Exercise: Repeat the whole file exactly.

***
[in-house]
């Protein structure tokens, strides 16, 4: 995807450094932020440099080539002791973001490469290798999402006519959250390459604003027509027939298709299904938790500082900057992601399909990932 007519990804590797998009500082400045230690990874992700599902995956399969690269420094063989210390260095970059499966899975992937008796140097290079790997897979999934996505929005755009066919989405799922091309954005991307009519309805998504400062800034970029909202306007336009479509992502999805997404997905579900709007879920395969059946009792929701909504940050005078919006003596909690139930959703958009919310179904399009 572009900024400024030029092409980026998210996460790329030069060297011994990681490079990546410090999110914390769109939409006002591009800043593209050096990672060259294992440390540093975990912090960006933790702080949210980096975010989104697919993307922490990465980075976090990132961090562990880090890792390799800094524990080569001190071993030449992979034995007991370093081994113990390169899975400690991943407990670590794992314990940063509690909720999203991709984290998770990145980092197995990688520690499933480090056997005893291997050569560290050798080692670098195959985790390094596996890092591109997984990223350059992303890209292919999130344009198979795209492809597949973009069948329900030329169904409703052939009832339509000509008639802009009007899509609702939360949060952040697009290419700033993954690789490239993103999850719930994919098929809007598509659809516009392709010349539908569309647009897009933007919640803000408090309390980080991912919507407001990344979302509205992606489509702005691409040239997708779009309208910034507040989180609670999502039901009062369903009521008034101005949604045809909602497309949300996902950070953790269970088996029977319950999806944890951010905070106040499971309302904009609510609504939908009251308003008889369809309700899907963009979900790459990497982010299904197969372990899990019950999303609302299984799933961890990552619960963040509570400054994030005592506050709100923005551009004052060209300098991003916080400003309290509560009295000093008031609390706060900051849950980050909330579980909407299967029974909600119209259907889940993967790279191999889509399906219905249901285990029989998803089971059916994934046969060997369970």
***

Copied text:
[in-house]
């Protein structure tokens, strides 16, 4: 995807450094932020440099080539002791973001490469290798999402006519959250390459604003027509027939298709299904938790500082900057992601399909990932 007519990804590797998009500082400045230690990874992700599902995956399969690269420094063989210390260095970059499966899975992937008796140097290079790997897979999934996505929005755009066919989405799922091309954005991307009519309805998504400062800034970029909202306007336009479509992502999805997404997905579900709007879920395969059946009792929701909504940050005078919006003596909690139930959703958009919310179904399009 572009900024400024030029092409980026998210996460790329030069060297011994990681490079990546410090999110914390769109939409006002591009800043593209050096990672060259294992440390540093975990912090960006933790702080949210980096975010989104697919993307922490990465980075976090990132961090562990880090890792390799800094524990080569001190071993030449992979034995007991370093081994113990390169899975400690991943407990670590794992314990940063509690909720999203991709984290998770990145980092197995990688520690499933480090056997005893291997050569560290050798080692670098195959985790390094596996890092591109997984990223350059992303890209292919999130344009198979795209492809597949973009069948329900030329169904409703052939009832339509000509008639802009009007899509609702939360949060952040697009290419700033993954690789490239993103999850719930994919098929809007598509659809516009392709010349539908569309647009897009933007919640803000408090309390980080991912919507407001990344979302509205992606489509702005691409040239997708779009309208910034507040989180609670999502039901009062369903009521008034101005949604045809909602497309949300996902950070953790269970088996029977319950999806944890951010905070106040499971309302904009609510609504939908009251308003008889369809309700899907963009979900790459990497982010299904197969372990899990019950999303609302299984799933961890990552619960963040509570400054994030005592506050709100923005551009004052060209300098991003916080400003309290509560009295000093008031609390706060900051849950980050909330579980909407299967029974909600119209259907889940993967790279191999889509399906219905249901285990029989998803089971059916994934046969060997369970």